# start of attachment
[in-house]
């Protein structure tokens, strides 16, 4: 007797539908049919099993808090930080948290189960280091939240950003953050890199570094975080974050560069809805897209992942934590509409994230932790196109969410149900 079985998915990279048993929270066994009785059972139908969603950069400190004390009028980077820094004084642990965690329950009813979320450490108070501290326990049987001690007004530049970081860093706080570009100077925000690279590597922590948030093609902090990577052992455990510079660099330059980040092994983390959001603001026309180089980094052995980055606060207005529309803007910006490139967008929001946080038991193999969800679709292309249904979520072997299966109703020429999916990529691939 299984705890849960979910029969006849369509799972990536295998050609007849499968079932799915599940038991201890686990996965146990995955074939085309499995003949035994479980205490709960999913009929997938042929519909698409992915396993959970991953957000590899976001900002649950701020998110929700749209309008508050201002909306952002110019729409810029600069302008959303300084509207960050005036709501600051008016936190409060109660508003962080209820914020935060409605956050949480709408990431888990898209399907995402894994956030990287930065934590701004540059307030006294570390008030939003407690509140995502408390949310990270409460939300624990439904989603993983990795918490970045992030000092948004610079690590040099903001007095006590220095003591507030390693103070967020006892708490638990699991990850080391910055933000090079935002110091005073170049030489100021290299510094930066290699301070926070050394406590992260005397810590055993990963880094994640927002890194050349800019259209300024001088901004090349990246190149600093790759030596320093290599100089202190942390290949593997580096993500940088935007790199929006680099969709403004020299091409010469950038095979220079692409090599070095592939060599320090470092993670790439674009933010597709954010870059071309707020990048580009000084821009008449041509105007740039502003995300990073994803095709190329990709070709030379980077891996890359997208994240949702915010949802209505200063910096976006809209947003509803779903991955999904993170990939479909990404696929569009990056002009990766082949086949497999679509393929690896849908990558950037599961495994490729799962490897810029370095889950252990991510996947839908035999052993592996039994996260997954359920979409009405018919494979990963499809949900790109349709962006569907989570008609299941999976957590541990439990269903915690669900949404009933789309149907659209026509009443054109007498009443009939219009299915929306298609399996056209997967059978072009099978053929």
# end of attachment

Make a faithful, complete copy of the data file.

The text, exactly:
[in-house]
């Protein structure tokens, strides 16, 4: 007797539908049919099993808090930080948290189960280091939240950003953050890199570094975080974050560069809805897209992942934590509409994230932790196109969410149900 079985998915990279048993929270066994009785059972139908969603950069400190004390009028980077820094004084642990965690329950009813979320450490108070501290326990049987001690007004530049970081860093706080570009100077925000690279590597922590948030093609902090990577052992455990510079660099330059980040092994983390959001603001026309180089980094052995980055606060207005529309803007910006490139967008929001946080038991193999969800679709292309249904979520072997299966109703020429999916990529691939 299984705890849960979910029969006849369509799972990536295998050609007849499968079932799915599940038991201890686990996965146990995955074939085309499995003949035994479980205490709960999913009929997938042929519909698409992915396993959970991953957000590899976001900002649950701020998110929700749209309008508050201002909306952002110019729409810029600069302008959303300084509207960050005036709501600051008016936190409060109660508003962080209820914020935060409605956050949480709408990431888990898209399907995402894994956030990287930065934590701004540059307030006294570390008030939003407690509140995502408390949310990270409460939300624990439904989603993983990795918490970045992030000092948004610079690590040099903001007095006590220095003591507030390693103070967020006892708490638990699991990850080391910055933000090079935002110091005073170049030489100021290299510094930066290699301070926070050394406590992260005397810590055993990963880094994640927002890194050349800019259209300024001088901004090349990246190149600093790759030596320093290599100089202190942390290949593997580096993500940088935007790199929006680099969709403004020299091409010469950038095979220079692409090599070095592939060599320090470092993670790439674009933010597709954010870059071309707020990048580009000084821009008449041509105007740039502003995300990073994803095709190329990709070709030379980077891996890359997208994240949702915010949802209505200063910096976006809209947003509803779903991955999904993170990939479909990404696929569009990056002009990766082949086949497999679509393929690896849908990558950037599961495994490729799962490897810029370095889950252990991510996947839908035999052993592996039994996260997954359920979409009405018919494979990963499809949900790109349709962006569907989570008609299941999976957590541990439990269903915690669900949404009933789309149907659209026509009443054109007498009443009939219009299915929306298609399996056209997967059978072009099978053929």